Supply side measures, such as improvements in vehicle design and better waste stream management, are likely to improve the commercial viability of ELV recycling over time. However, further investigation and discussion amongst stakeholders may be desirable to better understand the technical and economic impediments to the development of markets for non-metal ELV materials - particularly plastics, foam, glass and rubber. All sources of those waste materials could be considered, rather than examining ELVs in isolation (ELVs account for only about 7% of waste plastics, for instance). Until the nature of these markets is better understood, it would be premature to consider any form of direct financial intervention to compensate for the limited commercial viability of non-metal, ELV materials recycling.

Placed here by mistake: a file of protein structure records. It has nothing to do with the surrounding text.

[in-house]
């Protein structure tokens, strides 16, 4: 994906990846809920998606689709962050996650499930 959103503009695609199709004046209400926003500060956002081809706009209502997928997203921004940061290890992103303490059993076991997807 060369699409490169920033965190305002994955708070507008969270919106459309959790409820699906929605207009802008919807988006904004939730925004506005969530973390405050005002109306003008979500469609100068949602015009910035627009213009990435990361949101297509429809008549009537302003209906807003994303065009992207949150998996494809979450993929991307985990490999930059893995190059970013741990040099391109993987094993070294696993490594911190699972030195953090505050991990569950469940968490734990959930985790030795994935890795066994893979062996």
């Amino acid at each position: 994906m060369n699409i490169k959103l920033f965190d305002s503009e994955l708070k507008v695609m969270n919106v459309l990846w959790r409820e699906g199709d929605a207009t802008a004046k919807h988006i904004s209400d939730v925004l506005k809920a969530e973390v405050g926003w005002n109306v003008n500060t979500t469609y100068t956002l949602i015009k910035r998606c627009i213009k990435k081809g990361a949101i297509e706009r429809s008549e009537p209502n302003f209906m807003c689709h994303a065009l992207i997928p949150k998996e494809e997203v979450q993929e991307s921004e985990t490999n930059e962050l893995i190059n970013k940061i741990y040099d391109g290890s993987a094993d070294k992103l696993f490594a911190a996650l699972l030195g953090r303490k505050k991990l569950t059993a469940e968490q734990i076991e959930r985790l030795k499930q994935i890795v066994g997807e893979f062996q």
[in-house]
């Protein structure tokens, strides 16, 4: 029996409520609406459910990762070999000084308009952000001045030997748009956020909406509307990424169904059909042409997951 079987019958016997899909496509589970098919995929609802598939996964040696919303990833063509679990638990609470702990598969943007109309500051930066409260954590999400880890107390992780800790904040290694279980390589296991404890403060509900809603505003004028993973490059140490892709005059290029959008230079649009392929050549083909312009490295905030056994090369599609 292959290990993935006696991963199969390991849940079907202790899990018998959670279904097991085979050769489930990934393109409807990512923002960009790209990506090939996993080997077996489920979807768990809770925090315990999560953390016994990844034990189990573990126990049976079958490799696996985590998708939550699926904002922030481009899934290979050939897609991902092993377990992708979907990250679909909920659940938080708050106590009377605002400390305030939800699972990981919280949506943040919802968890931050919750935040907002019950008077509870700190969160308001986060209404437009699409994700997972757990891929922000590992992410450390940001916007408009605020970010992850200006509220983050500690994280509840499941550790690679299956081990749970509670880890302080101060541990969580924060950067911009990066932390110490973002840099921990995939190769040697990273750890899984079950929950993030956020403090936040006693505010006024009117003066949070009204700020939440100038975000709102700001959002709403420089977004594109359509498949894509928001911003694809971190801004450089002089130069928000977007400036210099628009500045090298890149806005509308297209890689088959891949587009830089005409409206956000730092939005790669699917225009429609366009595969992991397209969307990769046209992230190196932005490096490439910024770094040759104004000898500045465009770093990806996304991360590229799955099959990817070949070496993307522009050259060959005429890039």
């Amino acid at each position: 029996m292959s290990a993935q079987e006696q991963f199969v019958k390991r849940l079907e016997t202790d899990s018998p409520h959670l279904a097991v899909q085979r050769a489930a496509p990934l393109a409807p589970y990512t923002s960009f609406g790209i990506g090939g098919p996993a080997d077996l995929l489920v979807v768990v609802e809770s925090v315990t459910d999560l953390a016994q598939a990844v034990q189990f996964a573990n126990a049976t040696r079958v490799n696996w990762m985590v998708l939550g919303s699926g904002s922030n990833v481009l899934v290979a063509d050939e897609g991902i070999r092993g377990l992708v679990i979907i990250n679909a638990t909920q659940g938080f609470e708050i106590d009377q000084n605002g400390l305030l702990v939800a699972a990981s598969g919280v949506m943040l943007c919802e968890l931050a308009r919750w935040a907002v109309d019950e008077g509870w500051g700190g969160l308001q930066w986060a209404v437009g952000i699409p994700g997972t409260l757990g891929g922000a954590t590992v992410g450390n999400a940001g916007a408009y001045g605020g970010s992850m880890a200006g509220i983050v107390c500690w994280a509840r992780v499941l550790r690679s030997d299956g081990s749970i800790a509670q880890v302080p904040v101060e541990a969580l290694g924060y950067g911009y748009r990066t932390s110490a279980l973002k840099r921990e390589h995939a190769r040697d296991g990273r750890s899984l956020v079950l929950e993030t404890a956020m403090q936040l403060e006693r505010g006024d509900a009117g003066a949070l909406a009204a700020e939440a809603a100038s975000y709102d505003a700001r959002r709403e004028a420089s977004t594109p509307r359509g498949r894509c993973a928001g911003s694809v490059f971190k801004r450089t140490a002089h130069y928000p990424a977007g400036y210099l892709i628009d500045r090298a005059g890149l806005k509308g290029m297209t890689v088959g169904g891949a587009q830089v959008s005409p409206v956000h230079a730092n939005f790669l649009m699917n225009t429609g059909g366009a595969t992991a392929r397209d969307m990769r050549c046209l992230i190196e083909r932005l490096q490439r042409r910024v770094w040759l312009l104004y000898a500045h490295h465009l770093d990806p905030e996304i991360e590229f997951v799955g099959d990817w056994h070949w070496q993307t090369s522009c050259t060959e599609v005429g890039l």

The intention of the paper is to inform discussion on possible policy responses to the environmental impacts from ELVs, which should be pragmatic and achievable.
|Key Issue||Releases to
|Dumped vehicles||Releases of fluids etc, disturbed water flows, pollution, vermin habitat etc||ELVs not entering the recycling stream|
|Poor practices at ELV recyclers||Releases to ground, air and water of ELV fluids, air-conditioning gasses etc||ELV fluids etc not recycled|
|Landfill contamination - fluids etc||Leaching of potentially polluting fluids etc in shredder flock at landfill sites||ELV fluids etc not recycled|
|Landfill contamination - heavy metals etc||Potential leaching of heavy metals, PCBs, PVC etc which may be contained in landfilled shredder flock||A small proportion of metals are not recycled through the shredders|
|Recycling of components||Limited reuse of ELV components|
|Waste volume and lack of material recycling||Release of potentially polluting substances
Use of land for waste disposal
|Waste volumes generated by shredder flock
Limited recycling of non-metal portion of ELV materials